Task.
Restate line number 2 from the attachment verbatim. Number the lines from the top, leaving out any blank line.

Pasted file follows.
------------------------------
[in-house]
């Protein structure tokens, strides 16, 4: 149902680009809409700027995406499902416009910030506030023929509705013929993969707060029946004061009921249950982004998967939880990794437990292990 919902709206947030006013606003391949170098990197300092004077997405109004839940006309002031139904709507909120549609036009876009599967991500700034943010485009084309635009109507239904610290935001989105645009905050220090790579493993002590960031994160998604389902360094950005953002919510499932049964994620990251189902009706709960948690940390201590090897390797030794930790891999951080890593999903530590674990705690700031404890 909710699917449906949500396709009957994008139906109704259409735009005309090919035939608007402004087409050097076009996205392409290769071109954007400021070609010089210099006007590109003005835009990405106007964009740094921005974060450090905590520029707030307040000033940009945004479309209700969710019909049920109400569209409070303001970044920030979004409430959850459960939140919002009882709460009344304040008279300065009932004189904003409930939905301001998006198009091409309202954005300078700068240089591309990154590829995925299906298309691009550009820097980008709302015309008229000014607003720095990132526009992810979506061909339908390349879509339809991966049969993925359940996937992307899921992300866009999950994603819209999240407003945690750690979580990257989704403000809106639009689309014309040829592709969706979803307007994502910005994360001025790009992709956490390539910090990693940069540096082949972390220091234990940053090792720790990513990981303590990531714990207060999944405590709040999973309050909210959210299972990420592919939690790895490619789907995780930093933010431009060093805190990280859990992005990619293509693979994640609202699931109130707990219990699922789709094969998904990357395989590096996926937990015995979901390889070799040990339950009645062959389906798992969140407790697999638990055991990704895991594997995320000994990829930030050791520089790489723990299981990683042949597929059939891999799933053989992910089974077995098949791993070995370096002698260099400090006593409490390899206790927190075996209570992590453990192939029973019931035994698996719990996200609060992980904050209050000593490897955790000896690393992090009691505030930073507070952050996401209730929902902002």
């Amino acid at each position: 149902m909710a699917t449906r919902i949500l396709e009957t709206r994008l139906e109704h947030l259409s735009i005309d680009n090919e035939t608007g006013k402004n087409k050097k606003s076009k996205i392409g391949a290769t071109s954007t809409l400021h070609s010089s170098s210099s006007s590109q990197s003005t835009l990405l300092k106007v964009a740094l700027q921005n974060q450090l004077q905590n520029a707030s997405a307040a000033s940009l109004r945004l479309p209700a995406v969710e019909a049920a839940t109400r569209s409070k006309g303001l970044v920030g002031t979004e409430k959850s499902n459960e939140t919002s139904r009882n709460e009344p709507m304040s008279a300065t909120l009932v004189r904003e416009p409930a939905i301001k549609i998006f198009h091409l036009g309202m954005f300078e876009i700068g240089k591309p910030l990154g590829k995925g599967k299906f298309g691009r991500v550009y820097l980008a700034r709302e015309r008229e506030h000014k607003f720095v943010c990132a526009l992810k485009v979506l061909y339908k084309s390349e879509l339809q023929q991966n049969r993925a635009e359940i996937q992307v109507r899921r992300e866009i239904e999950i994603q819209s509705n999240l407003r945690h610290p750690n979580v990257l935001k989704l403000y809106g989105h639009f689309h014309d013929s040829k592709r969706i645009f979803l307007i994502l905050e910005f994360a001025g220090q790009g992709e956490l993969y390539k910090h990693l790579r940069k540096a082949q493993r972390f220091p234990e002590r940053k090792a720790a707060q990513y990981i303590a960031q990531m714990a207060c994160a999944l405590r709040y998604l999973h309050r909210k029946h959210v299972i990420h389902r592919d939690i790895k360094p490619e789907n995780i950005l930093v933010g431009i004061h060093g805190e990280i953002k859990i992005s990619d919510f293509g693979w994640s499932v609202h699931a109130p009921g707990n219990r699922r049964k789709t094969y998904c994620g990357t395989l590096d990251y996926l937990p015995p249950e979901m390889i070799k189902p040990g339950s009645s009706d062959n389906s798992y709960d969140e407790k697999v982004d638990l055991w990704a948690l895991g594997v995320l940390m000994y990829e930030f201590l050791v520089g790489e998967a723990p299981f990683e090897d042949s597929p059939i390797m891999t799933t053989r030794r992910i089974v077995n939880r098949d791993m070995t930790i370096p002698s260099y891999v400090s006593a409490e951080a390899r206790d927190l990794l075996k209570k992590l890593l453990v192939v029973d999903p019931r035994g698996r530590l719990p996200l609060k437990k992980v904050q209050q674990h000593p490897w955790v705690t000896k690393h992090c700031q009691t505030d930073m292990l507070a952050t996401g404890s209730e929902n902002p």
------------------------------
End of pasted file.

């Protein structure tokens, strides 16, 4: 149902680009809409700027995406499902416009910030506030023929509705013929993969707060029946004061009921249950982004998967939880990794437990292990 919902709206947030006013606003391949170098990197300092004077997405109004839940006309002031139904709507909120549609036009876009599967991500700034943010485009084309635009109507239904610290935001989105645009905050220090790579493993002590960031994160998604389902360094950005953002919510499932049964994620990251189902009706709960948690940390201590090897390797030794930790891999951080890593999903530590674990705690700031404890 909710699917449906949500396709009957994008139906109704259409735009005309090919035939608007402004087409050097076009996205392409290769071109954007400021070609010089210099006007590109003005835009990405106007964009740094921005974060450090905590520029707030307040000033940009945004479309209700969710019909049920109400569209409070303001970044920030979004409430959850459960939140919002009882709460009344304040008279300065009932004189904003409930939905301001998006198009091409309202954005300078700068240089591309990154590829995925299906298309691009550009820097980008709302015309008229000014607003720095990132526009992810979506061909339908390349879509339809991966049969993925359940996937992307899921992300866009999950994603819209999240407003945690750690979580990257989704403000809106639009689309014309040829592709969706979803307007994502910005994360001025790009992709956490390539910090990693940069540096082949972390220091234990940053090792720790990513990981303590990531714990207060999944405590709040999973309050909210959210299972990420592919939690790895490619789907995780930093933010431009060093805190990280859990992005990619293509693979994640609202699931109130707990219990699922789709094969998904990357395989590096996926937990015995979901390889070799040990339950009645062959389906798992969140407790697999638990055991990704895991594997995320000994990829930030050791520089790489723990299981990683042949597929059939891999799933053989992910089974077995098949791993070995370096002698260099400090006593409490390899206790927190075996209570992590453990192939029973019931035994698996719990996200609060992980904050209050000593490897955790000896690393992090009691505030930073507070952050996401209730929902902002």